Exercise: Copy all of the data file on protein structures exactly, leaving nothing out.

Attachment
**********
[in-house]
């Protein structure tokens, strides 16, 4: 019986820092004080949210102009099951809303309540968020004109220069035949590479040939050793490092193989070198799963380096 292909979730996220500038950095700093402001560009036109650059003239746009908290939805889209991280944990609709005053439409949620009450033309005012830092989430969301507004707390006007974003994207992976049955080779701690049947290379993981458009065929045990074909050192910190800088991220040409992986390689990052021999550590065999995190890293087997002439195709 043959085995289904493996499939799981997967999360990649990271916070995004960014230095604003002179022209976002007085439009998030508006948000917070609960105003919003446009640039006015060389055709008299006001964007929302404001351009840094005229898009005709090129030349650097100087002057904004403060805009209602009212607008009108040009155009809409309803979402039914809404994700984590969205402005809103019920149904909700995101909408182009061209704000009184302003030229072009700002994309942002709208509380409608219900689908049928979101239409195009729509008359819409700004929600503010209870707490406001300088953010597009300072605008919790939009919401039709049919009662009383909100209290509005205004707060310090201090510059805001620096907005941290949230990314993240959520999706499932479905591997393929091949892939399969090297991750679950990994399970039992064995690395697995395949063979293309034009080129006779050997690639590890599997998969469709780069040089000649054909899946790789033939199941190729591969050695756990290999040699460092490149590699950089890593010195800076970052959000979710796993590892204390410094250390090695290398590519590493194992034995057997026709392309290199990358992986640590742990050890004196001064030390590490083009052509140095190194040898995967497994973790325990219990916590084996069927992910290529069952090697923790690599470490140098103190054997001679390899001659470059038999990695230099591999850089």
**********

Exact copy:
[in-house]
């Protein structure tokens, strides 16, 4: 019986820092004080949210102009099951809303309540968020004109220069035949590479040939050793490092193989070198799963380096 292909979730996220500038950095700093402001560009036109650059003239746009908290939805889209991280944990609709005053439409949620009450033309005012830092989430969301507004707390006007974003994207992976049955080779701690049947290379993981458009065929045990074909050192910190800088991220040409992986390689990052021999550590065999995190890293087997002439195709 043959085995289904493996499939799981997967999360990649990271916070995004960014230095604003002179022209976002007085439009998030508006948000917070609960105003919003446009640039006015060389055709008299006001964007929302404001351009840094005229898009005709090129030349650097100087002057904004403060805009209602009212607008009108040009155009809409309803979402039914809404994700984590969205402005809103019920149904909700995101909408182009061209704000009184302003030229072009700002994309942002709208509380409608219900689908049928979101239409195009729509008359819409700004929600503010209870707490406001300088953010597009300072605008919790939009919401039709049919009662009383909100209290509005205004707060310090201090510059805001620096907005941290949230990314993240959520999706499932479905591997393929091949892939399969090297991750679950990994399970039992064995690395697995395949063979293309034009080129006779050997690639590890599997998969469709780069040089000649054909899946790789033939199941190729591969050695756990290999040699460092490149590699950089890593010195800076970052959000979710796993590892204390410094250390090695290398590519590493194992034995057997026709392309290199990358992986640590742990050890004196001064030390590490083009052509140095190194040898995967497994973790325990219990916590084996069927992910290529069952090697923790690599470490140098103190054997001679390899001659470059038999990695230099591999850089």